Movies: September 2010 Archives

"Mum! Dad! Don't touch it! It's evil!" - KEVIN, the soon-to-be-orphaned 11-year-old boy, at the end of Time Bandits

Long before I knew who -- or what -- Monty Python was, I was already a fan of the work of half of that venerable comedy troupe's members thanks to a certain subversive children's film called Time Bandits, which was a big hit at the box office when it was released in 1981. Unfortunately, I didn't get to see it when it was in theaters, but thanks to frequent airings on PRISM (a Philadelphia-area premium cable channel that broadcast all the Flyers and Phillies home games, which is why my father insisted on it over higher-profile movie channels like HBO or Cinemax), it was a staple in the Clark household for many, many years. It was only much later when I started reading up on Monty Python in Kim "Howard" Johnson's First 200 Years of book that I discovered that Terry Gilliam, the American-born cartoonist who gave the Flying Circus its distinctive animated links, was also the man responsible for one of my favorite films of all time. Furthermore, it starred two other members of the troupe (John Cleese and Michael Palin) and one of them (Palin) had also co-written the film with Gilliam. If that doesn't make it a de facto Python film, then I don't know what will.

Anyway, whether they did so knowingly or not, Gilliam and Palin (and to a lesser extent Cleese) laid the groundwork for my future Python fandom (some might call it an obsession) and found the nexus between history and comedy that has informed my sense of humor to this day. That's a lot of baggage for a rollicking adventure story about a band of dwarfs in the employ of the Supreme Being who jump through holes in the fabric of time to steal from the rich and give to themselves, but Time Bandits can shoulder it. If it couldn't, it wouldn't be so well-beloved nearly three decades later -- and this isn't rose-tinted nostalgia talking. The film really does hold up and it stands as a testament to the power of imagination and individualism, two of Gilliam's pet themes which run through all of his films and which are embodied by its boy hero Kevin, played by 11-year-old Craig Warnock, who wins my vote for Best Child Actor Ever.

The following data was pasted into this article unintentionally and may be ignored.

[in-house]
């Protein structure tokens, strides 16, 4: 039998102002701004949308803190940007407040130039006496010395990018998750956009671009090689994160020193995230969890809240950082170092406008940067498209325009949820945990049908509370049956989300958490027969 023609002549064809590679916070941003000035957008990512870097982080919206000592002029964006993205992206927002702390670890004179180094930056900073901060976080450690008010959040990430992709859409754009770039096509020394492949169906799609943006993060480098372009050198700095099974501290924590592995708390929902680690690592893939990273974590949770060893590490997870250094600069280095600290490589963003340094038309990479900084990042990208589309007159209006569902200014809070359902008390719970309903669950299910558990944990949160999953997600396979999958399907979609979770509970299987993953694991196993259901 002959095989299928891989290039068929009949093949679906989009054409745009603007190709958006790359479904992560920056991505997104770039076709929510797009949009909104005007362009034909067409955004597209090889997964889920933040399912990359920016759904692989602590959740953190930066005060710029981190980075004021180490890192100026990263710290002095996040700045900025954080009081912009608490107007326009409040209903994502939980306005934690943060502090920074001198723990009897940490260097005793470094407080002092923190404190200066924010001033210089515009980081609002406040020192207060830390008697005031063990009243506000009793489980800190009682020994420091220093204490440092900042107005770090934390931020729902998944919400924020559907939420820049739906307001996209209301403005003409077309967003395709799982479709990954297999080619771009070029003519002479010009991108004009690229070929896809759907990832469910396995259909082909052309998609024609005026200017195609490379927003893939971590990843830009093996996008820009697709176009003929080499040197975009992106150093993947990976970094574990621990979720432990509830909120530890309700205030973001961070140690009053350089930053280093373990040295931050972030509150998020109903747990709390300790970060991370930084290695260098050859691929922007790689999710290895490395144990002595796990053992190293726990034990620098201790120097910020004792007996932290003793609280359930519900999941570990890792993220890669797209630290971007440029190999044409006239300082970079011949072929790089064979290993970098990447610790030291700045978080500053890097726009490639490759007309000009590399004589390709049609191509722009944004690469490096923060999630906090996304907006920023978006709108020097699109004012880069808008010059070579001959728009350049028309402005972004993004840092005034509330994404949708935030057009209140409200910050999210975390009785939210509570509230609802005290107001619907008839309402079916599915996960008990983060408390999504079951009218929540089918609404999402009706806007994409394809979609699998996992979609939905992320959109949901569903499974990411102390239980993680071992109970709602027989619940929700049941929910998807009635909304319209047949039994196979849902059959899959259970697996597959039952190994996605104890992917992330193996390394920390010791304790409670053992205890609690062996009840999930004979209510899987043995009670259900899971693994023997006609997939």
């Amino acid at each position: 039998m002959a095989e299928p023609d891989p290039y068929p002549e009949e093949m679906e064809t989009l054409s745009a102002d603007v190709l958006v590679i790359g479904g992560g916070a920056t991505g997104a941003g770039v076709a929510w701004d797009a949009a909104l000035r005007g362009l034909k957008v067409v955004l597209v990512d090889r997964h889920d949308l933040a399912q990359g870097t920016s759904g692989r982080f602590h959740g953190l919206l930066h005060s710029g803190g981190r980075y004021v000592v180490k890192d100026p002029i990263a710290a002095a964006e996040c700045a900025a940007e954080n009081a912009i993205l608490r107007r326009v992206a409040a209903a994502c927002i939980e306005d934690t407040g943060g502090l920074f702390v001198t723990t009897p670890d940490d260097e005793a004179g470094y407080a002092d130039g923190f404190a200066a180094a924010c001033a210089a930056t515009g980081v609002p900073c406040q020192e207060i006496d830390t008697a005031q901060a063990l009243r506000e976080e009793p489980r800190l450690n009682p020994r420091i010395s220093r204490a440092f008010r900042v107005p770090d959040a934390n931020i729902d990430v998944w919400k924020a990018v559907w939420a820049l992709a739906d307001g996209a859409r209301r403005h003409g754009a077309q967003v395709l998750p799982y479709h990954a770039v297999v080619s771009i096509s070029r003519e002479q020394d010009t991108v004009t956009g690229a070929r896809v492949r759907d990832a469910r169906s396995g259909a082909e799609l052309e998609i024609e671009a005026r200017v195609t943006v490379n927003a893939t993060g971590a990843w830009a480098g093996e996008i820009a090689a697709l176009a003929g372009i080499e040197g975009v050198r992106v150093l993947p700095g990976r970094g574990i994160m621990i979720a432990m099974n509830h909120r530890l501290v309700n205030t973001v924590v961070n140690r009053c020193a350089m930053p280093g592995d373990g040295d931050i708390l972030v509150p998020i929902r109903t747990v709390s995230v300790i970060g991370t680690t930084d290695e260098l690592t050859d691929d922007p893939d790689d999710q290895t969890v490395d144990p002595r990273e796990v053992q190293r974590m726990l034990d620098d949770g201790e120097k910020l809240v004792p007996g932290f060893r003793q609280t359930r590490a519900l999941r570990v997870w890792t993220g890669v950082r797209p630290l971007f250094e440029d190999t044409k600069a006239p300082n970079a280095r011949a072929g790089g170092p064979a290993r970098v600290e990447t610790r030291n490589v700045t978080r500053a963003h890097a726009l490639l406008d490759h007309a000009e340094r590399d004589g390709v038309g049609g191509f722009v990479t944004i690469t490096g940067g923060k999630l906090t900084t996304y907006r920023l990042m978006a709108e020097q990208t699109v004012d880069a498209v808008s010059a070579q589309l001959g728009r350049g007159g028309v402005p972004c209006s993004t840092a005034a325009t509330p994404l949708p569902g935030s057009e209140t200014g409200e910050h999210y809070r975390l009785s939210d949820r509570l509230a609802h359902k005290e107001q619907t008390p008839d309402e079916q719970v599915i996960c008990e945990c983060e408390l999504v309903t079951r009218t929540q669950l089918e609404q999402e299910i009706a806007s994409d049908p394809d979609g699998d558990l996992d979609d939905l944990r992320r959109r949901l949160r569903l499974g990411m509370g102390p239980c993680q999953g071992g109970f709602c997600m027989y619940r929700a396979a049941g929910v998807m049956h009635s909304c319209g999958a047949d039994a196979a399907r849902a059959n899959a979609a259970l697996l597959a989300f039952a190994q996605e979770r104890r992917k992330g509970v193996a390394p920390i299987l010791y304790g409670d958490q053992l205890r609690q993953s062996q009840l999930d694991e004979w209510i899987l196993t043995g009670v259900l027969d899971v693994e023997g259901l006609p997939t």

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"We praised the Almighty far beyond what any reasonable entity would have felt comfortable with, and blessed many, many things." - ETHAN COEN in his short story "I Killed Phil Shapiro"

What kind of sane, rational, responsible God would actually want to be worshiped? Shouldn't God be embarrassed by all those flattering hymns, prayers, and ceremonies -- not to mention wars -- in His honor? You'd think so, but a good portion of the Old Testament is given over to God's all-consuming desire to be venerated and obeyed by the people He created. In fact, according to many of His most fervent admirers, God still disapproves of such practices as birth control, homosexuality, and divorce because they deprive Him of earthly offspring. After all, fewer babies mean fewer worshipers, and He can't tolerate that. So be fruitful and multiply, everybody, and if you're a destitute Catholic ex-mill-worker with 70 hungry Catholic children and no income with which to support them, well, you can always sell the little buggers for medical experiments.

These were among my thoughts as I recently re-watched Monty Python's The Meaning of Life for what must be the fiftieth time. I "discovered" this 1983 film, the troupe's last proper group effort, during the early 1990s when I was still in high school, and I'm happy to report that it is still able to make me laugh -- and think -- all these years and viewings later. In fact, when screening the DVD in preparation for this article, I chortled loudly at the antics of Michael Palin's buffoonish Sgt. Major and John Cleese's fawning French-accented Maitre D', even though I knew in advance everything these men were going to say and do. If anything, time has given this film a luster it might not even have had when it was originally released. Nowadays, when "comedy" largely consists of pop culture in-jokes, jaundiced snark, and infantile male bonding, a comedy as audacious and ambitious as The Meaning of Life is a thrill.

And yet, even today, the film does not get the respect that it perhaps deserves from critics, viewers, and even the Pythons themselves, who are divided as to the film's merits. Mention The Meaning of Life on any film-related Internet forum, and you'll get the same few standard complaints. Perhaps foolishly, I will try to address these one by one. Let's see now...

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This page is an archive of entries in the Movies category from September 2010.

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